2015 Marks the 11th year of the Denver International Wine Festival — Photo courtesy of Christopher J. Davies / Denver International Wine Festival
Denver may seem an unlikely city to host an international wine festival. It's hardly Napa or Bordeaux, and it's still often mistakenly identified more with the Old West than today's sophisticated wine and dining scene.
But selling Denver short on food and wine is a mistake. The "Mile-High City" has been drawing top chefs and sommeliers for years now – men and women who want to pursue their culinary and wine passions in a hip city with a remarkable quality of life, both indoors and out.
This year, the Denver International Wine Festival runs Oct. 28 to Oct. 30 at the Omni Interlocken Hotel, providing plenty of opportunities for food- and wine-lovers to discover the best that the region and world have to offer.
The event opens with a feast for the senses – the annual Grand Vintner's Dinner — Photo courtesy of Christopher J. Davies / Denver International Wine Festival
The festival kicks off Wednesday, Oct. 28, with the Grand Vintner's Dinner in the Omni's aptly named Meritage Restaurant. The multi-course winemaker's feast this year features wines from Chehalem, one of Oregon's pioneer wineries located in an area known for stellar pinot noir vineyards.
This pairing from ChoLon Modern Asian Bistros chef won the 2012 Pairsine competition — Photo courtesy of Christopher J. Davies / Denver International Wine Festival
On Thursday, Oct. 29, the festivities continue with the Pairsine Chefs Fine Food and Wine Competition, during which 11 chefs from the Rocky Mountain region compete for the People's Choice Award.
Chefs are each assigned two of the year’s gold-medal-winning wines, and they must then create a gourmet food pairing for each – with only a week's notice as to which wines they'll be working with.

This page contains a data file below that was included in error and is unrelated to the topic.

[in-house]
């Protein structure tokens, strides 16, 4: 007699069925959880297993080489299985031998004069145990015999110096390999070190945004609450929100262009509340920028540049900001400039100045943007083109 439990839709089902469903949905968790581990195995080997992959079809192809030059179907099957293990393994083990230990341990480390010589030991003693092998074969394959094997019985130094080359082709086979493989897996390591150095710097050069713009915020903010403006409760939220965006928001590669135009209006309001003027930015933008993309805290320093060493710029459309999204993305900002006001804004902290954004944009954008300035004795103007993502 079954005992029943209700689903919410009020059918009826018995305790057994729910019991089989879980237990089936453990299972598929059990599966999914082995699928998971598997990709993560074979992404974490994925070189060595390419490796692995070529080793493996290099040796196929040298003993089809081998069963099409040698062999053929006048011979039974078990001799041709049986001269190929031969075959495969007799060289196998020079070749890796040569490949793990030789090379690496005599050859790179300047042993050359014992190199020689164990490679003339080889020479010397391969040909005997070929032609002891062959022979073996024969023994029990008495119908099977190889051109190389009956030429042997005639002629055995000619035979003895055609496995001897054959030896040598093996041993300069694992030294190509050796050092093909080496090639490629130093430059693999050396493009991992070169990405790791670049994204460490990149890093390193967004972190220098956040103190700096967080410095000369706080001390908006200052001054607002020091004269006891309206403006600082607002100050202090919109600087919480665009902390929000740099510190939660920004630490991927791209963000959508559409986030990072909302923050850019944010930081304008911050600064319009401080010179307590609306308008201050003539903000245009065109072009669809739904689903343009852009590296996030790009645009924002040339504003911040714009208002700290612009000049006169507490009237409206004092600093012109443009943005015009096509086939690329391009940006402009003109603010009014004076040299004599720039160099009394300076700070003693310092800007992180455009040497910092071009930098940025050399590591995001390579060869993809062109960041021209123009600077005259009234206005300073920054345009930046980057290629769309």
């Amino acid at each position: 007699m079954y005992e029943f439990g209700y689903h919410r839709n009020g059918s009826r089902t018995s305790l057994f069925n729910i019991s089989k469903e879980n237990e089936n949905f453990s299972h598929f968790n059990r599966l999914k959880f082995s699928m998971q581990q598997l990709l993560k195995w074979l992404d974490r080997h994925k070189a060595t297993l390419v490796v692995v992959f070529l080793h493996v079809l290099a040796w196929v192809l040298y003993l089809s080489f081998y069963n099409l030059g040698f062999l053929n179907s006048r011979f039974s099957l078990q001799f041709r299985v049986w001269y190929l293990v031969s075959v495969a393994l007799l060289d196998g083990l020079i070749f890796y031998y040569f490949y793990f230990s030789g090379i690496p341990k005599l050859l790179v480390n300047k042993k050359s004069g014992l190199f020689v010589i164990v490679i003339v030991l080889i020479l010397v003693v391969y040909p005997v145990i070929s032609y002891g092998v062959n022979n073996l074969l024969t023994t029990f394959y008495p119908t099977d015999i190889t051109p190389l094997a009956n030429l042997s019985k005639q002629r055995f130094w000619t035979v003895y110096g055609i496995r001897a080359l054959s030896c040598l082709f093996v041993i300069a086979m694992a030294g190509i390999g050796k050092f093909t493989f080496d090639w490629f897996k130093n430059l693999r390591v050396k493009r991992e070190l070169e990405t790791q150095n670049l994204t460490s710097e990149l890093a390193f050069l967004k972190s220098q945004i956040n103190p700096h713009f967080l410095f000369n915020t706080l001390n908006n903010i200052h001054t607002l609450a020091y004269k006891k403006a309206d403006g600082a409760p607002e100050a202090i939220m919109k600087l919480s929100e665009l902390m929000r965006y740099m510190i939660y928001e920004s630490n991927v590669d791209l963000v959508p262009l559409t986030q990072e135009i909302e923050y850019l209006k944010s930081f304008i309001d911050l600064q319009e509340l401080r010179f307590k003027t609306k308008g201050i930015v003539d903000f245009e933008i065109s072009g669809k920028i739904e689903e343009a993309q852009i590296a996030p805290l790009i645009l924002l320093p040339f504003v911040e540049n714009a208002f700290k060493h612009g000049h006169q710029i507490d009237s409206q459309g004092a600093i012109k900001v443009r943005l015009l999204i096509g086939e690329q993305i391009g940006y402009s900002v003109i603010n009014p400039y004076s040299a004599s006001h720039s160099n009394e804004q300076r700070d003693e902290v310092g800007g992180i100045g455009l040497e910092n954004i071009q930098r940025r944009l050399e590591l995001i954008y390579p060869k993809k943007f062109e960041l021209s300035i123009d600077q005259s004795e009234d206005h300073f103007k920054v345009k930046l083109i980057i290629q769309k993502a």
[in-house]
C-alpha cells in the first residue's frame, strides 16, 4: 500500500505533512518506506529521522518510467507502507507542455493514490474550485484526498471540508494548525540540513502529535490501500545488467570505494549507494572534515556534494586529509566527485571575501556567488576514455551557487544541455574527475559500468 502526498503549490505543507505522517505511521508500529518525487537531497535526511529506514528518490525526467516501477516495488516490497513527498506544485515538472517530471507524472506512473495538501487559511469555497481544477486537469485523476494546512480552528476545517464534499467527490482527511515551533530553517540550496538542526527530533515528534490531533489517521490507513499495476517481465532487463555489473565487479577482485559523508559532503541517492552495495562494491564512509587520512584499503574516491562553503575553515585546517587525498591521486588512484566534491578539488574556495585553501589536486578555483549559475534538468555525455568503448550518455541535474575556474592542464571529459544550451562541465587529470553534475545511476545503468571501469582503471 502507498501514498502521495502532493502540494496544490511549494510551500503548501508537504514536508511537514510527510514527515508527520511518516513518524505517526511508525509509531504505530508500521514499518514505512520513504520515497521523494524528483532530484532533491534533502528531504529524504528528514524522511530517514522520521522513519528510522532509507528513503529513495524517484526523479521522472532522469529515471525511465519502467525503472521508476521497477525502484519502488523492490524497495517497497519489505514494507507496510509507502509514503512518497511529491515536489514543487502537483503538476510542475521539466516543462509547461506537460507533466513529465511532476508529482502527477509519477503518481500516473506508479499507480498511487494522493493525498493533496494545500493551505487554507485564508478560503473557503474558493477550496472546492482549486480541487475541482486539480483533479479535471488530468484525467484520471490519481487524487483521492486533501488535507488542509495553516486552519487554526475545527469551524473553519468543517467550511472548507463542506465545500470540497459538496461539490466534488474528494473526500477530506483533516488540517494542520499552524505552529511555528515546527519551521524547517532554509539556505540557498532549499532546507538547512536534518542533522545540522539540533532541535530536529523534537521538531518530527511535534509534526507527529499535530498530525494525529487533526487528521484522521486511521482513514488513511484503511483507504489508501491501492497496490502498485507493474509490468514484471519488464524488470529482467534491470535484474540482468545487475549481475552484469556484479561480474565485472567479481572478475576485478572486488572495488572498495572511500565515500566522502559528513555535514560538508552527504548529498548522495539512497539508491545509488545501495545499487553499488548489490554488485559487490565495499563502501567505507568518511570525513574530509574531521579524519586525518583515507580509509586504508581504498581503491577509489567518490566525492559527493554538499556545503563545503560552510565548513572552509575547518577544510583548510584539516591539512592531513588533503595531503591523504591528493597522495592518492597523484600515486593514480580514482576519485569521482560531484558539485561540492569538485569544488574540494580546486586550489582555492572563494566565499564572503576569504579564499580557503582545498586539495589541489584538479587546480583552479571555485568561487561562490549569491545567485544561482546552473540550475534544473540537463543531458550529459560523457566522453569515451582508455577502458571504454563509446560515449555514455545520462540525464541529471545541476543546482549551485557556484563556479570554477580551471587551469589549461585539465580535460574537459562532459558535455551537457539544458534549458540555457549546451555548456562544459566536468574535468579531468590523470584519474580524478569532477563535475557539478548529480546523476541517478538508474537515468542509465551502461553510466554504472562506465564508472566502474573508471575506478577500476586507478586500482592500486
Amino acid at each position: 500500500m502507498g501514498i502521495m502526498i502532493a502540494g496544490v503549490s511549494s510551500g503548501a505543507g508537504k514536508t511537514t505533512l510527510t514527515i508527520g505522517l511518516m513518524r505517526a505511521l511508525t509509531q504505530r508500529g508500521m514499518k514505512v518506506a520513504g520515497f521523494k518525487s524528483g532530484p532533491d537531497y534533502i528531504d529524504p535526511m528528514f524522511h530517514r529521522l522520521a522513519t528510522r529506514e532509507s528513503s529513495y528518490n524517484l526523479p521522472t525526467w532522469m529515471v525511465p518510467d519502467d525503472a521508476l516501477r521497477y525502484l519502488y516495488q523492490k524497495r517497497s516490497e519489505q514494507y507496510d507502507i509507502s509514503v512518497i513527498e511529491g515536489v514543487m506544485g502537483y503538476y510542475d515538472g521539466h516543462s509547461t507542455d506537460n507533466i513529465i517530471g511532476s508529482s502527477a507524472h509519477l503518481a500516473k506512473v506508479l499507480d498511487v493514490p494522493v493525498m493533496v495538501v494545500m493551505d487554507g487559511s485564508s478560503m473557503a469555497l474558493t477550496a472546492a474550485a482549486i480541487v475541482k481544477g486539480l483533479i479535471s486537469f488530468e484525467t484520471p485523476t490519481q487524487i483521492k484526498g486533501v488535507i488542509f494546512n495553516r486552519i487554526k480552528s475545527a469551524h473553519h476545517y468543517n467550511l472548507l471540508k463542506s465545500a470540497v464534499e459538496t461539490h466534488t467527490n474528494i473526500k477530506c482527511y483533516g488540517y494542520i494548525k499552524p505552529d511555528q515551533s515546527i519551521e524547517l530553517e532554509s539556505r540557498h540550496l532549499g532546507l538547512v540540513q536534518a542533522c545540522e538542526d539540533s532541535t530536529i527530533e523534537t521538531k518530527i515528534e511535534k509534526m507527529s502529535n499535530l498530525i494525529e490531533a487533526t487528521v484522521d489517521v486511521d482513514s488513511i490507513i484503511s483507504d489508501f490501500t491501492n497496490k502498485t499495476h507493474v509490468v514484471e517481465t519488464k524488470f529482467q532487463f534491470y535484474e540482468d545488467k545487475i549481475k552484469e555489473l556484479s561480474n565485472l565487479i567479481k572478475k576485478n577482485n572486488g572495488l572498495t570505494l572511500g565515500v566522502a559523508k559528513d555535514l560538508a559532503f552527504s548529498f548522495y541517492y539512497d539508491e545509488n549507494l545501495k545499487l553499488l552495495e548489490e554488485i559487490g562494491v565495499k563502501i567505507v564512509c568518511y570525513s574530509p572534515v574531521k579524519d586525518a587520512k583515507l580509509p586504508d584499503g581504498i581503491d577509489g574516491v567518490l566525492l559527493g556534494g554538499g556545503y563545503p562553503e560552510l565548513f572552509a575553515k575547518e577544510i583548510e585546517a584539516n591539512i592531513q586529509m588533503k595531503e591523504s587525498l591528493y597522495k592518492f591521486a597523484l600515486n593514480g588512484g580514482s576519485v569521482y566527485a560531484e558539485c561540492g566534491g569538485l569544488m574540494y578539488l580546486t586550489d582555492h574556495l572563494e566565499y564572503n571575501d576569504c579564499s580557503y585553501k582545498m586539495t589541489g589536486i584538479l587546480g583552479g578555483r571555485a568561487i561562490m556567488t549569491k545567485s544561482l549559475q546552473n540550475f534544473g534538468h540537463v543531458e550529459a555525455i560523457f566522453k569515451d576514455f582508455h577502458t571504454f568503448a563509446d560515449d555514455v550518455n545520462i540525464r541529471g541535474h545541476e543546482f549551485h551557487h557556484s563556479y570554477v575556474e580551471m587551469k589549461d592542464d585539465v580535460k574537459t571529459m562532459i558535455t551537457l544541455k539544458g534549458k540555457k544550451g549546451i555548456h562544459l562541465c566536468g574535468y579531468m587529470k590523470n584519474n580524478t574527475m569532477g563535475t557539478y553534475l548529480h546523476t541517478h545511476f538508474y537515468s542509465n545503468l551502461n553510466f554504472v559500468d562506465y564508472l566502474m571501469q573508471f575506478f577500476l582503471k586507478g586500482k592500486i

Among the Denver-area chefs competing are Paul Nagan, executive chef of Range Restaurant, which is located in the Renaissance Denver Downtown City Center Hotel; Franco Ruiz, chef at Fruition; Alec Schuler, chef/owner of Arugula Bar & Ristorante; and Laurent Mechin, executive chef at Jill's, located in the St. Julien Hotel & Spa.
During the Pairsine event, attendees have a chance to interact with the competing chefs — Photo courtesy of Christopher J. Davies / Denver International Wine Festival
Pairsine tickets – which give festival-goers a chance to taste 22 food pairings and 40-plus gold-medal wines scoring 91 points or higher – are $100 per person general admission and $175 for VIP entry.
VIP tickets include early admission, meet-and-greet opportunities with chefs, a raw bar with sparkling wine and a gift bag.
At seminars during the festival, participants learn about various aspects of wine, food and pairings — Photo courtesy of Christopher J. Davies / Denver International Wine Festival
There are seminars throughout the festival. Among the options this year is an exploration of the wines of Burgundy and a session on Syrah from the state of Washington.
The Grand Tasting of International Wines and Food takes place Oct. 30, from 6 p.m. to 9 p.m. (4 p.m. to 9 p.m. for VIP ticket holders). It's the largest wine tasting event for consumers, media and trade in the region, with more than 60 wineries and distilleries pouring.
In addition to beverages, there's food, food-related products and wine accessories, as well as an auction and fine art. A full 100 percent of proceeds from the auction benefit There With Care, which provides a wide range of services to children and families during the critical phase of a medical crisis.
Omni, the event site, has a limited number of rooms at the festival rate of $99 per night.
Colorado-based Wine Country Network, which publishes Wine Country International Magazine, is the organizer of the event, and this year's honorary host is wine educator, consultant and author Karen McNeil, author of The Wine Bible.
Festival tickets range from $75 to $175 per person, depending on the days and specific events. A two-day Connoisseur VIP pass is $340.